3 Things to Surviving Reverse Culture Shock

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As per usual this has become more of a monthly posting but hopefully since I’m back from studying abroad (for now 😉 ), I am looking to post more frequently than before!
Speaking of study abroad, it has been almost a month since I left the fantasy life of the study abroad world and reacclimatizing myself to my old life again has been far from easy. Yes, it has been amazing to feel the sun again and see all my wonderful friends who I have dearly missed the past five months but reverse culture shock is a thing…and it hit me hard. One of my favorite authors of all times, F. Scott Fitzgerald, sums up exactly the feeling of reverse culture shock.  He says: “It’s a funny thing coming home. Nothing changes. Everything looks the same, feels the same, even smells the same. You realize what’s changed is you.”

Reverse culture shock (RCS) is something that is talked about at my University and is something that is known to occur but being the stubborn person I am, I didn’t attend any resources that my school provides and I regrettably decided to take on healing myself on my own, but through it all I have learned the key aspects about embracing the changed you from studying abroad and tackling RSC.

Here are the 3 things to take away and to learn from experiencing RCS:

1- Accepting the new mind set

How much I matured in the five months abroad blows my mind. I didn’t think traveling like that would for me, especially since I have traveled abroad multiple times for periods up to two or three months. Everyone says you learn who you are studying abroad but it is more that that. You learn more about the world and you learn how to see things differently in your own life. You simply grow, and you start graving that growth. You start to understand ways of approaching life that you never really expected before. It’s hard coming back with that new mindset because everything seems to not have changed and you have, which makes you feel complelty alone at times and even has you reconsider the choices you are making currently. But trust me you aren’t alone. Learn to embrace that new mind set and search for others similar in that mind frame to express those feelings with. Search for ways to exercise how you have grown and become one with the new person you have become. You are a different you and that’s okay. The old you is still there but now you are just a better enhanced version of your old self, and you are a rock star.

2- Embracing your next life steps

Coming back from abroad felt like I was taking two steps back in my life. I felt like I went to Europe figured out more about myself, became excited about my future and the things I want to accomplish, that coming back literally felt like I was walking backwards instead of forwards. It took me a few weeks to come to the understanding that accepting this current step in my life is key to succeeded in my steps I want to take in the near future. Coming back, especially since I still go to college, is a privilege. It is a limbo stage in life but a good one, and soon it will all be gone. It may not be the next step in my future but it’s essential to my education and essential in achieving those goals right after graduation. Since, graduation is approaching sooner than anyone expects, I need to become one with the moments I have left at my beautiful college, even if textbook learning isn’t my thing. Soon I will miss the entire experience and will regret if I don’t enjoy it now. So it’s okay to dream about your future and the things you want to tackle but don’t forget to be present in the moment and enjoy the life you live. The things you are doing now are steps in achieving those goals in the future, and should be enjoyed.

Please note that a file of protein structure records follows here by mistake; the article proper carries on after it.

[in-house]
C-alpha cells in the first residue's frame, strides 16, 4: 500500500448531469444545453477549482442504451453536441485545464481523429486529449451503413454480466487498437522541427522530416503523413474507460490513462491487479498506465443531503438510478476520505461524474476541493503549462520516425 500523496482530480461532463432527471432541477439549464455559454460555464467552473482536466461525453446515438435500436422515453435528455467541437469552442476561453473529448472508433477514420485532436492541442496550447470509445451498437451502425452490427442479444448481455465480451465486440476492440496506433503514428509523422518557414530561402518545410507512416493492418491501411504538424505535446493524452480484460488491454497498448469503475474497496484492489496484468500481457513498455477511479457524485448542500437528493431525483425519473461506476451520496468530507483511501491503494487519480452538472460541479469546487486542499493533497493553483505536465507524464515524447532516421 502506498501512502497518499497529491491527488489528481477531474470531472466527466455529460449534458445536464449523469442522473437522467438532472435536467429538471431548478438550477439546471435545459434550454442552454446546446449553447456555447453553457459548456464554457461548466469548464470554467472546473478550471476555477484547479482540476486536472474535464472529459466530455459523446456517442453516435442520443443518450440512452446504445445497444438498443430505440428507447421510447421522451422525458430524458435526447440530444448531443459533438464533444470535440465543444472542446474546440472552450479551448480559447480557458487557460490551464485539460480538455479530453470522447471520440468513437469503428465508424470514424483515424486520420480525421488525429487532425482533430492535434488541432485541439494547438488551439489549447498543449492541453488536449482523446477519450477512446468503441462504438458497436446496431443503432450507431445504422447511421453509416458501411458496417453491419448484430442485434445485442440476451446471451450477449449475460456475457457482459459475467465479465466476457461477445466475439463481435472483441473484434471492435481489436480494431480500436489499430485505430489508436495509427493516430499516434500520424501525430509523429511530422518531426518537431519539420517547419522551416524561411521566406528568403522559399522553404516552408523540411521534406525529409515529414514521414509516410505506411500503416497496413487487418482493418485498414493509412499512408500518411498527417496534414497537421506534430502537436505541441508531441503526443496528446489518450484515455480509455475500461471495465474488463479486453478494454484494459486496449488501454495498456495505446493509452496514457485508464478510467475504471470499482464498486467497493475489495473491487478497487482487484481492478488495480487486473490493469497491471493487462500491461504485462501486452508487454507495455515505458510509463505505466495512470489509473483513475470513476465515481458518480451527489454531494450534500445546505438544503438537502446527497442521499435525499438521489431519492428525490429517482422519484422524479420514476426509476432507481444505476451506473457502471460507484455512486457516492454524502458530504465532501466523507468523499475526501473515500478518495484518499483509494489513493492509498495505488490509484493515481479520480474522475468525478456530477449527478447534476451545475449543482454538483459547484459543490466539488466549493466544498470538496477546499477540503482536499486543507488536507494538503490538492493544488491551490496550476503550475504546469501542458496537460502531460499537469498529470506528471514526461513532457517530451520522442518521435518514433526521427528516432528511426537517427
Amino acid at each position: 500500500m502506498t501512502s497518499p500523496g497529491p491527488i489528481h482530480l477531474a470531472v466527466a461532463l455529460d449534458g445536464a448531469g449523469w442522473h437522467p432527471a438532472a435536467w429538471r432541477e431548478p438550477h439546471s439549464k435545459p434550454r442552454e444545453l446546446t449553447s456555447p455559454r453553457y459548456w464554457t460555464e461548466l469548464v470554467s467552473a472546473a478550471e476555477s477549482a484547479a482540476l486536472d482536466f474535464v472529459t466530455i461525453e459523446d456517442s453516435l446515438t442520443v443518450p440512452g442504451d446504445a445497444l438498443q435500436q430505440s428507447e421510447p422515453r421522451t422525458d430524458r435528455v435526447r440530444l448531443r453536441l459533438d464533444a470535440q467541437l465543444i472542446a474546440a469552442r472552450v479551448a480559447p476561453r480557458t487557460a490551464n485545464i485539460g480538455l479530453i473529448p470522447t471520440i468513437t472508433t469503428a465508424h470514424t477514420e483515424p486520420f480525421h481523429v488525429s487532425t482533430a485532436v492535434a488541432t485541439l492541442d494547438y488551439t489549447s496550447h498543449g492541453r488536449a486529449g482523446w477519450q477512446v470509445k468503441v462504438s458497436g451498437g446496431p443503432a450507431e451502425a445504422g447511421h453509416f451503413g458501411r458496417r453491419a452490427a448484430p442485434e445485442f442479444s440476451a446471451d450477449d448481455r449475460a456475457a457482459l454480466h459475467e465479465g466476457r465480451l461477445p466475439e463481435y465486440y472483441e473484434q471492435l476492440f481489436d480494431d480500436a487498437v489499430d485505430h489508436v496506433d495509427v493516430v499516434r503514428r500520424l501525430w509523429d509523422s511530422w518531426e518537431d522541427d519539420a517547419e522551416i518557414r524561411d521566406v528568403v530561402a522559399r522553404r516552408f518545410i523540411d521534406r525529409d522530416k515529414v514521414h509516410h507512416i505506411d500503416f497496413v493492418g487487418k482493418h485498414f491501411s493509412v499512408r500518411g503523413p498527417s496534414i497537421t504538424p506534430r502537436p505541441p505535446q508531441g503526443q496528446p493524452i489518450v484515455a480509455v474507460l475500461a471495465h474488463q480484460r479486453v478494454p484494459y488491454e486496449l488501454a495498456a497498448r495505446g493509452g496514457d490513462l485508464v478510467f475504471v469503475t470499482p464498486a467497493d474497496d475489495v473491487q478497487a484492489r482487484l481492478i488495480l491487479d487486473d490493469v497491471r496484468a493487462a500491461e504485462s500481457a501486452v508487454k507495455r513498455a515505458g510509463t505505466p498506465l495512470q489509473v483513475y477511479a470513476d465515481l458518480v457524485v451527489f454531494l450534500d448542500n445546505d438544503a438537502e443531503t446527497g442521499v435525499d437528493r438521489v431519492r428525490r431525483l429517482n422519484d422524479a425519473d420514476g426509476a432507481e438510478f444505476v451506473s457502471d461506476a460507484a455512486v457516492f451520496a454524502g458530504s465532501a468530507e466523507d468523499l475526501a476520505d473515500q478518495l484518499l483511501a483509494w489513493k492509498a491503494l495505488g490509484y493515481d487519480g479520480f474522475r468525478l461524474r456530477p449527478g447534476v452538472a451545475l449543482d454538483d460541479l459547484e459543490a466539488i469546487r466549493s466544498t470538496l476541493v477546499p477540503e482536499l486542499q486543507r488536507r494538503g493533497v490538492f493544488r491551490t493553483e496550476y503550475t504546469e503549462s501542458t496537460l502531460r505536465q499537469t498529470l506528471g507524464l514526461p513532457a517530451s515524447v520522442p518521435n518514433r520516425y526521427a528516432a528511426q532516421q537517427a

3- It’s okay to cry but find those things that make you happy again

Being back is hard. Germany became my home for five months, and unintentionally France became a huge part of my life too. I miss being abroad more than anything. I miss the people. I miss the culture. I miss the entire atmosphere of it. Which is why one can’t be ashamed to cry and moan the ending of that chapter. The good thing though, is that another chapter has begun and filling that chapter with things that bring you life and laughter are key in surviving RCS. It’s okay to grief being gone because it is a natural healing process but turn that grievance into creating a scrapbook or talking to people you met abroad and reminiscing about the time. Also knowing the next time you will be back or knowing that soon you will make an effort to go back is key to surviving.

I deliberately started searching again for things that make me happy. I started volunteering again. I started to invest myself again in my blog because I know writing makes me happy. I also started visiting Disneyland again because I know it never fails to put a smile on my face. I crafted letters to the ones abroad and crafted a collage in my room of fond memories to never forget. It has helped establish happiness here and helps me live for something each day.

Overall, understanding that reverse culture shock is a thing and understanding how to overcome it is key in to integrating yourself back into your old life. Being back doesn’t mean your adventures are over in your life, it can sometimes mean they are just put to a halt. But enjoy every moment that you get and just know that you experienced an experience that have changed you a lifetime.

Much love,

Becca

P.S. If there are any questions, comments, thoughts feel free to share with me! I am always have an open ear to hear about experiences and am always wanting to learn

P.S.S Post to look forward to in the next few weeks! My abroad travels in London and an open love letter to the one who taught me to love again.

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